Who is Kurt Zouma?
French CB, Age: 18, 6'2" (1.88 m), 187 lbs (85 kg)
This is an excerpt from Andrew Gibney's brilliant profile of Kurt last year (via French Football Weekly):
Since the season began Zouma had been sporting the infamous No. 33 shirt. The number given to players that haven’t been registered within the squad and usually coming in as part of the youth team.
Coach Galtier had previously said they reason Zouma’s name was not on the shirt was for his own protection. The longer Galtier could keep Zouma out of the spotlight the better chance Saint-Étienne have of keeping the defender in the famous green jersey.
In his short first team career Zouma has already scored two goals and impressed all in attendance, it seems the cat is truly out of the bag. The raw power and pace that he possesses made it very hard for anyone to get past the huge defender.
Saint-Étienne will hope, like Sakho, that Zouma is still gracing the Stade Geoffrey Guichard in five years’ time. If Manchester United or City have anything to do with it, that could be a distant dream for Les Verts.
The careers of Idriss Saadi, Benjamin Lardon, Yoann Andreu and Maodomalick Faye didn't kick on after donning the No. 33 shirt—Zouma broke the trend.
The big defender was a starter for Patrick Gonfalone's French contingent at the 2011 Euro U-17 Championships.
Though, UEFA's Technical Team omitted Kurt from the tournament select squad, instead choosing other centre-backs like Nathaniel Chalobah (England), Nicolai Johannesen (Denmark), Terence Kongolo (Netherlands) and Frederik Holst (Denmark).
When Zouma started alongside captain Raphael Calvet at the 2011 FIFA U-17 World Cup, just like at the Euros, the Saint-Étienne defender was overlooked by the Technical Study Group, who identified teammates Yassine Benzia, Abdallah Yaisien and Adrien Tameze as "outstanding players."
In the two most scouted youth tournaments, the technical committees of FIFA and UEFA did not single out Kurt for praise—that should give you some pause for thought.
In 2001, the hapless Barcelona president Joan Gaspart gave the go-ahead for a €17 million transfer of Monaco's Ligue 1 Young Player of the Year Philippe Christanval.
BBC Sport did a bio of Christanval for the 2002 FIFA World Cup:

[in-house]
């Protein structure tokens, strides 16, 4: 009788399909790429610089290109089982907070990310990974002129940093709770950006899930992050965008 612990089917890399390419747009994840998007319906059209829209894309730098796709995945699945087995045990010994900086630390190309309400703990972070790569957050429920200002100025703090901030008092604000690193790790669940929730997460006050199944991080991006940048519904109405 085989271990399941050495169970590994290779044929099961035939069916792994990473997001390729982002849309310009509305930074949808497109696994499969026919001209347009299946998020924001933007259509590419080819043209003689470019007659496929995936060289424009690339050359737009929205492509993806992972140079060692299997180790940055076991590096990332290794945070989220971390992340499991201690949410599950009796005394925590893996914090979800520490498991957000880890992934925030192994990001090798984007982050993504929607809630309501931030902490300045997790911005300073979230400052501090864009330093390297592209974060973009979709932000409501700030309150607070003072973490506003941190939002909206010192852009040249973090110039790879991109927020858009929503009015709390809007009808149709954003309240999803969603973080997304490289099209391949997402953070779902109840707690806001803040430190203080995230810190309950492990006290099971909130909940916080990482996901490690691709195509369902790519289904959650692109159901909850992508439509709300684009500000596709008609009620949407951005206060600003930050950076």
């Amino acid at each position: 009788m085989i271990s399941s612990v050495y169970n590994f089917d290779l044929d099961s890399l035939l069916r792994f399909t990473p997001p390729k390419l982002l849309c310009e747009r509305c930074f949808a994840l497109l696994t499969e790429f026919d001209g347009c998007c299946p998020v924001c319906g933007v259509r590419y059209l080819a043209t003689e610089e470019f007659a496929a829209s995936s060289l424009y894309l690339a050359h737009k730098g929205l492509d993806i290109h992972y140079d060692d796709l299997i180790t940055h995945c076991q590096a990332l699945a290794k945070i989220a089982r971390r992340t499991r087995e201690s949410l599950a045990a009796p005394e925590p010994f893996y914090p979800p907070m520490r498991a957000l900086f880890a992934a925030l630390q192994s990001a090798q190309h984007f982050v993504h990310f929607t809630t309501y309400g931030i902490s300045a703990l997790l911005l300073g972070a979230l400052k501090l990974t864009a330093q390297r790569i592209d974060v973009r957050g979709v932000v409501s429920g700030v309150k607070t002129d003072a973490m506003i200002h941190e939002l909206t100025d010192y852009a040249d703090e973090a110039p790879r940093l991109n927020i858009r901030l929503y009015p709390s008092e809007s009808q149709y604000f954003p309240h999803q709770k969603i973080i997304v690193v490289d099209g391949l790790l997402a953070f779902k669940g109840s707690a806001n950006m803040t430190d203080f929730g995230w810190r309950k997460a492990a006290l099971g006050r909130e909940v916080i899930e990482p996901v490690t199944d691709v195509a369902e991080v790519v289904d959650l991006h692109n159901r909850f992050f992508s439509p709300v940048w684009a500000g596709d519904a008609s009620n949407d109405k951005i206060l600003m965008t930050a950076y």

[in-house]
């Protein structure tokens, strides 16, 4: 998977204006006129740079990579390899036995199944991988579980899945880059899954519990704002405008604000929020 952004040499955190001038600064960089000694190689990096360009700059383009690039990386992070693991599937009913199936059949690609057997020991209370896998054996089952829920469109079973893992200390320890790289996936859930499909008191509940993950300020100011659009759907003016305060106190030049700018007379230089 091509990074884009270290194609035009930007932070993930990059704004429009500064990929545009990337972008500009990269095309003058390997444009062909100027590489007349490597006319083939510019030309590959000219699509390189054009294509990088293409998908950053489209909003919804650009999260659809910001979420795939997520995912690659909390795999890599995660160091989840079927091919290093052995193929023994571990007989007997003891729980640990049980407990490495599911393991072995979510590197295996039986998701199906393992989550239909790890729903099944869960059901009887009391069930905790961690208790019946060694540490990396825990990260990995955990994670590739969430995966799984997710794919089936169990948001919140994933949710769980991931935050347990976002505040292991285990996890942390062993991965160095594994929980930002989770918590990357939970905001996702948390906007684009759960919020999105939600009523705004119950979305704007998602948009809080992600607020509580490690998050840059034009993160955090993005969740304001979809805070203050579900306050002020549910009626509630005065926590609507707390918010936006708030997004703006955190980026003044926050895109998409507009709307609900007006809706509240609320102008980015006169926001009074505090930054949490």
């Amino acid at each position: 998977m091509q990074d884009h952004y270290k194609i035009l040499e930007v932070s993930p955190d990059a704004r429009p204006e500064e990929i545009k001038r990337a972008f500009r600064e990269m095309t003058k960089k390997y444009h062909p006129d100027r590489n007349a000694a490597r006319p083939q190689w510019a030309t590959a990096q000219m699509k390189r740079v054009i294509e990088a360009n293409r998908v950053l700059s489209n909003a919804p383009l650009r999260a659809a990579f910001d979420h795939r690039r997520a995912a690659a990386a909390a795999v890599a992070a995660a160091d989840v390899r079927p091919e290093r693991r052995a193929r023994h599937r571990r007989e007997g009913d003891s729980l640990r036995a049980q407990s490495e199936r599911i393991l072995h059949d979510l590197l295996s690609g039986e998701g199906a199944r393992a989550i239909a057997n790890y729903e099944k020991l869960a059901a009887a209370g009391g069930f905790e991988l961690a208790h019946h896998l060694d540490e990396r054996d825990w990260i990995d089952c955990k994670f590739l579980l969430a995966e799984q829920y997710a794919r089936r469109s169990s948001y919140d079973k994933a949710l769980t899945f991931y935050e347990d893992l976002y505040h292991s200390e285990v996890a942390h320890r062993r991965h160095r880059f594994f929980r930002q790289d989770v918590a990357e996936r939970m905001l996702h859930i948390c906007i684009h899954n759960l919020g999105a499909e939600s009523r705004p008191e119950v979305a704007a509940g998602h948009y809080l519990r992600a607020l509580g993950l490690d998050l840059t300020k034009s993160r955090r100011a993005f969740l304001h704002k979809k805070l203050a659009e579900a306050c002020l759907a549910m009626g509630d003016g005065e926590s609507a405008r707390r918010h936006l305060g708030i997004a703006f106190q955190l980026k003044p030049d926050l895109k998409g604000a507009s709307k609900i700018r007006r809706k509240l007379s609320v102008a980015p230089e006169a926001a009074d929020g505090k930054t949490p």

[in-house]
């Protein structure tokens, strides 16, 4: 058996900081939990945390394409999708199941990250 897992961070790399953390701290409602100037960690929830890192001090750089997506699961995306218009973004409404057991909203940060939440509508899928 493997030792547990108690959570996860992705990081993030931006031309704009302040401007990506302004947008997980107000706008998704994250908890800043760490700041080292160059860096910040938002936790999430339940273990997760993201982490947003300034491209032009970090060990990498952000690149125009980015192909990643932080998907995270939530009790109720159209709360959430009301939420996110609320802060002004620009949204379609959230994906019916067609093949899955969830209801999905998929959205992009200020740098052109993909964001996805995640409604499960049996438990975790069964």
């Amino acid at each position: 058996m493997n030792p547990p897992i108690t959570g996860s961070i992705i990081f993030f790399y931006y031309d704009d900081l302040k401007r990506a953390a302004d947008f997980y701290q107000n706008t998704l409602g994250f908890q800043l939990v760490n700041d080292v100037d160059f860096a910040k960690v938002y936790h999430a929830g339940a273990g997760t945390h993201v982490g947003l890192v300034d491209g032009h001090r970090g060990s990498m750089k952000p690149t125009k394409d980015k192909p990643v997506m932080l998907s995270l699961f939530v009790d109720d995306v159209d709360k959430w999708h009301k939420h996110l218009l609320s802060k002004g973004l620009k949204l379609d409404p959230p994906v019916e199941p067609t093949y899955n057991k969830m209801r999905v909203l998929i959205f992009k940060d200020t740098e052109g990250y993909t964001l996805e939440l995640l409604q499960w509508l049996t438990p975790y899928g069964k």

Christanval has been a towering presence since making his debut for French side Monaco in 1997.
And such was his impact that AC Milan, Inter and Barcelona were all lining up for his signature.
The 23-year-old has since lived up to the interest with a series of mature displays for both Barça and France.
Roger Lemerre has already singled him out as the future of France's central defence and the World Cup could provide the perfect springboard.
Joan would later find out about Philippe's concentration problems the hard way.
Eight years later, as William Gallas and Éric Abidal attempted to shut out the vuvuzela-infested atmosphere, Christanval was at home—instead of playing in a World Cup game against Uruguay in front of 64,000 people—he had hang up his boots.
It's a fickle world for up and coming centre-backs joining foreign leagues with expectations to be elite.
Barça were adamant that Dmytro Chygrynskiy would fare better than Christanval—so adamant, the Blaugrana paid Shakhtar Donetsk €25 million. The Catalonian club sold him a season later.
Valérien Ismaël, Crystal Palace's record signing in 1998, said hello and bye in the same year.
Manchester City knew Stefan Savić needed time to adjust, he had been named in the Serbian SuperLiga Team of the Year the season before, but they didn't envision him transforming into the Montenegrin Titus Bramble.
Benfica have all but given up on Sidnei.
Chelsea management expected resolute performances from David Luiz, only to be left frustrated by his unique approach to defending i.e. playing as a quasi-No. 10 or imitating Cristiano Ronaldo's stepovers.
What about former Bayern Munich player Breno? He's in jail.
So, before you jump on the Kurt Zouma bandwagon, read this slide again.